School of Education Shakespeare Partnership Has a New Name and Expanded Mission
Since 2005, more than 300 teaching credential students and practicing teachers in the community have received professional development through School of Education programs provided in partnership with Globe Education, Shakespeare’s Globe, London. We are excited to announce that we have expanded our long-established partnership with Globe Education and re-named it the Center for Shakespeare in Diverse Classrooms.
The Center’s team, led by Research Director Dr. Steven Athanases, is partnering with teachers to develop, document and disseminate engaging and equitable K–12 classroom practices for the study of Shakespeare and other complex texts. This combination of scholarly inquiry and teacher professional development programs is grounded in the School’s mission of educational equity, and will continue to benefit K–12 language arts and social sciences students in our region and beyond. Learn more about the Center for Shakespeare in Diverse Classrooms on our website.
New Report from UC Davis and CDE Provides Crucial Foundation for College and Career Readiness Research
As our global community continues to
shift the labor market and rapidly redefine what is needed for a
successful career, a college degree seems more important than
ever before. High school students across the nation are well
aware of this, and enrollment in postsecondary institutions
continues to rise. According to newly published data, 63 percent
of California’s high school graduates are enrolling in college,
and in some California counties that statistic jumps as high as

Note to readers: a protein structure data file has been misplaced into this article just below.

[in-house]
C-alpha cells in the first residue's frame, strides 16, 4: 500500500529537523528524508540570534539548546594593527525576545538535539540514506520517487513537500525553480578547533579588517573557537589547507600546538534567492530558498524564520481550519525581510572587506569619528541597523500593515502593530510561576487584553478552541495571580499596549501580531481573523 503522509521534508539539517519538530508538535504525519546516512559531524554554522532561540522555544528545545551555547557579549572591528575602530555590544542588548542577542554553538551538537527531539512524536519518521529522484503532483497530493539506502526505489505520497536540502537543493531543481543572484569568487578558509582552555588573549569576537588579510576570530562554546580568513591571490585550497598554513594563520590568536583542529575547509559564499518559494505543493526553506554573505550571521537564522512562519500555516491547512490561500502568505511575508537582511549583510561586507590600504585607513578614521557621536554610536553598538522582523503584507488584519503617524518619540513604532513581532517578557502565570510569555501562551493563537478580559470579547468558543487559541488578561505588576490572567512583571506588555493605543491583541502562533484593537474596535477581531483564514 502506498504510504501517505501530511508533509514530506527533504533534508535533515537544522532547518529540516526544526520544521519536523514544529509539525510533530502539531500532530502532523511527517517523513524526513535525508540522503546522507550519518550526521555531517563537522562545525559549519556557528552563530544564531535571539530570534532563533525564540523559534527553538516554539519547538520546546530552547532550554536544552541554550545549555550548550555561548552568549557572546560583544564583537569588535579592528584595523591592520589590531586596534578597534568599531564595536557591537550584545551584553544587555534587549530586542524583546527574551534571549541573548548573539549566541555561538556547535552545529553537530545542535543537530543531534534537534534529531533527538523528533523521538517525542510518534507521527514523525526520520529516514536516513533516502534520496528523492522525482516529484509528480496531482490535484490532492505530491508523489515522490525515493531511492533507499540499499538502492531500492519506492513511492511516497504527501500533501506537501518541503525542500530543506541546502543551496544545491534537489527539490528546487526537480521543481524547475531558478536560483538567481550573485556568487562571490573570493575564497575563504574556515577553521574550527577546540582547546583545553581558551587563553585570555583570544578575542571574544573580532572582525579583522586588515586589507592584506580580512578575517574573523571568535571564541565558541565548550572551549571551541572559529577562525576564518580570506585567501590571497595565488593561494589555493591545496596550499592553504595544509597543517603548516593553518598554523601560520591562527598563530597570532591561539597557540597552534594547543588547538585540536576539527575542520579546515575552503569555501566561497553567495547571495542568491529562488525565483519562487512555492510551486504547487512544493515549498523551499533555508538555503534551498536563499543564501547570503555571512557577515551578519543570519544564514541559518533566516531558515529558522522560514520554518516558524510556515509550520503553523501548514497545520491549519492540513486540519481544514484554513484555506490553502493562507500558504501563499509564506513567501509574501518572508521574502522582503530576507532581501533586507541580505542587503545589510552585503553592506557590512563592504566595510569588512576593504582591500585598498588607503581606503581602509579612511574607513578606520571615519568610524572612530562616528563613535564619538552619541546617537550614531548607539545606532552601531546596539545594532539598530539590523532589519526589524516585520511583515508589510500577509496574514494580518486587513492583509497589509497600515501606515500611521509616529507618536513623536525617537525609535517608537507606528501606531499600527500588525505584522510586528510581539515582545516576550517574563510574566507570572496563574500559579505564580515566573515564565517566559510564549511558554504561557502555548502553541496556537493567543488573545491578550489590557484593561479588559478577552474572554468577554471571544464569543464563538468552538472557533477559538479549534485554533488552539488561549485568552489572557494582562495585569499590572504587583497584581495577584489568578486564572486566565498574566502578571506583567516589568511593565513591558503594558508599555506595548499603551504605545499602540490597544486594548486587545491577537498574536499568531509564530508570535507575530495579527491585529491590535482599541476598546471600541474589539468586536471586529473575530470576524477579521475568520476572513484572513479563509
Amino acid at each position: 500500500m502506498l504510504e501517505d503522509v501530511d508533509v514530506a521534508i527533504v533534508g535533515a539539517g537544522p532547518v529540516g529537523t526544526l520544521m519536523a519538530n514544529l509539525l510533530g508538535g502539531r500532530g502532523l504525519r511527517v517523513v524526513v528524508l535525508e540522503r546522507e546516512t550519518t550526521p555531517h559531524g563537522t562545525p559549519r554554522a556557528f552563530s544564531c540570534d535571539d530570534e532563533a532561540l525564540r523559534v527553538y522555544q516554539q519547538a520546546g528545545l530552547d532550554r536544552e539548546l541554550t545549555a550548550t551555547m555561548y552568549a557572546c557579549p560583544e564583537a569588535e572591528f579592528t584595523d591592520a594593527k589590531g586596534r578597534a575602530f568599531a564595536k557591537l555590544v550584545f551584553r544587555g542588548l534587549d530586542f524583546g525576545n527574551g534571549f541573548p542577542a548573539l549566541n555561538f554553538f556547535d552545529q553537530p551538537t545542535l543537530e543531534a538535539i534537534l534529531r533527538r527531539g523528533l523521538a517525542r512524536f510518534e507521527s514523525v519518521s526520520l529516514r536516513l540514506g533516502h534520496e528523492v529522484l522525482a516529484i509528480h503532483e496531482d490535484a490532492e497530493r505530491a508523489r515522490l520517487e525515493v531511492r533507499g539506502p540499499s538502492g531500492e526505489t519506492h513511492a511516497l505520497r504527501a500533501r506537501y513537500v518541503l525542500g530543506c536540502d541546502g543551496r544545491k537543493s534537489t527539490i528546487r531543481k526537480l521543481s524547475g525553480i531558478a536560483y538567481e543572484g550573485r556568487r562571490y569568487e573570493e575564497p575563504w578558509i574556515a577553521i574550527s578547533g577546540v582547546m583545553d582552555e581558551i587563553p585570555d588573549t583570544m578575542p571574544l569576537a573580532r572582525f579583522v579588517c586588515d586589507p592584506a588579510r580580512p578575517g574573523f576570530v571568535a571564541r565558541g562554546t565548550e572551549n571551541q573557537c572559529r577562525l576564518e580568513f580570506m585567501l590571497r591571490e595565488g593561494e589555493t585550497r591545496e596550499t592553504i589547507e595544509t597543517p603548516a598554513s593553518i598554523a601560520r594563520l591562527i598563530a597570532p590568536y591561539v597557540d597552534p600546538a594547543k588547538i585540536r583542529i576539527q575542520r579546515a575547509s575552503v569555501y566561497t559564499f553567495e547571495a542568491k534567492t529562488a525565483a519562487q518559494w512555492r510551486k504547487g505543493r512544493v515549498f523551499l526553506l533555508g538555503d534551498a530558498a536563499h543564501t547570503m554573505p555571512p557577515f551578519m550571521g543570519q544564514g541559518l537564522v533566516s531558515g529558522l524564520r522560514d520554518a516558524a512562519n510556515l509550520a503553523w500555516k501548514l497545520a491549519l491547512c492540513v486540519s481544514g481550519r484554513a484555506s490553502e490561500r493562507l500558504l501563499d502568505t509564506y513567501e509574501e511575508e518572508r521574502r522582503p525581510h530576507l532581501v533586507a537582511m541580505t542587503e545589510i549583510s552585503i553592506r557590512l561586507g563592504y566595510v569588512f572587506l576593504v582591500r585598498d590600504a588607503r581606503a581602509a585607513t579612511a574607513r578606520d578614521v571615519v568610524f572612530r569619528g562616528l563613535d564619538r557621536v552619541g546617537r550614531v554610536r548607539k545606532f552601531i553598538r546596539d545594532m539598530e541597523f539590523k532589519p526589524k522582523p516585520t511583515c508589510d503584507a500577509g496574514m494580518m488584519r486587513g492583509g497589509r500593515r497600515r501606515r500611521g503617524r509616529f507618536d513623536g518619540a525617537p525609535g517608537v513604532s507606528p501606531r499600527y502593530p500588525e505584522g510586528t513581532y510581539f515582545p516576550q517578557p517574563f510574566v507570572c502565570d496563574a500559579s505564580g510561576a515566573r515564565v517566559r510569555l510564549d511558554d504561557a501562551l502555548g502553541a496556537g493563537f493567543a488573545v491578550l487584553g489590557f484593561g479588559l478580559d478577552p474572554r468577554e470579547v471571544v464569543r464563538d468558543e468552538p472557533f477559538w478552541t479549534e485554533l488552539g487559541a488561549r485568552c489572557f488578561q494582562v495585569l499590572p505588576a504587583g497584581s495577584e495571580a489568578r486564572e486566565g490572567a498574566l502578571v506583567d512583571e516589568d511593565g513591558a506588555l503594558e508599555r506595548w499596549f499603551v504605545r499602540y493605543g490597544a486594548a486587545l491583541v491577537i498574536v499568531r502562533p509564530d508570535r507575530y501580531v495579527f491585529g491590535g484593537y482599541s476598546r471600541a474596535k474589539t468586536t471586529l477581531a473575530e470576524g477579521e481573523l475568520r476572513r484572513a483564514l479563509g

Statewide postsecondary data is becoming increasingly essential as educators and policymakers across the state continue to emphasize and invest in college and career readiness reform efforts. And yet it has been nearly a decade since information about college enrollment has been available at the state level. Now, thanks to an ongoing collaboration between researchers at UC Davis and the California Department of Education, education leaders have access to these metrics, allowing them to make more informed decisions and better prepare K–12 students.
School of Education researchers Michal Kurlaender, Sherrie Reed and Paco Martorell, alongside researchers from the UC Davis Department of Economics, recently released “Where California High School Students Attend College,” a new report published through Policy Analysis for California Education. The report sheds light on students’ postsecondary trajectories, lays the groundwork for future research on college and career readiness, and highlights a variety of statewide trends among different student subgroups. Read more about the report on our website.
New Research Finds Just One Same-Race Teacher Can Impact Students’ Lives
Having an elementary teacher who looks like you can make a big impact. According to new research conducted by School of Education Associate Professor Cassandra Hart, with researchers at American University, Johns Hopkins University and the University of Connecticut, we can now measure that impact more precisely. In a working paper published by the National Bureau of Economic Research (NBER), these researchers found that black students who had a black teacher in grades K–3 are 7 percent more likely to graduate from high school and 13 percent more likely to enroll in college than their same-school, same-cohort peers who did not have a black teacher. Having two black teachers increased black students’ likelihood to go to college by 32 percent.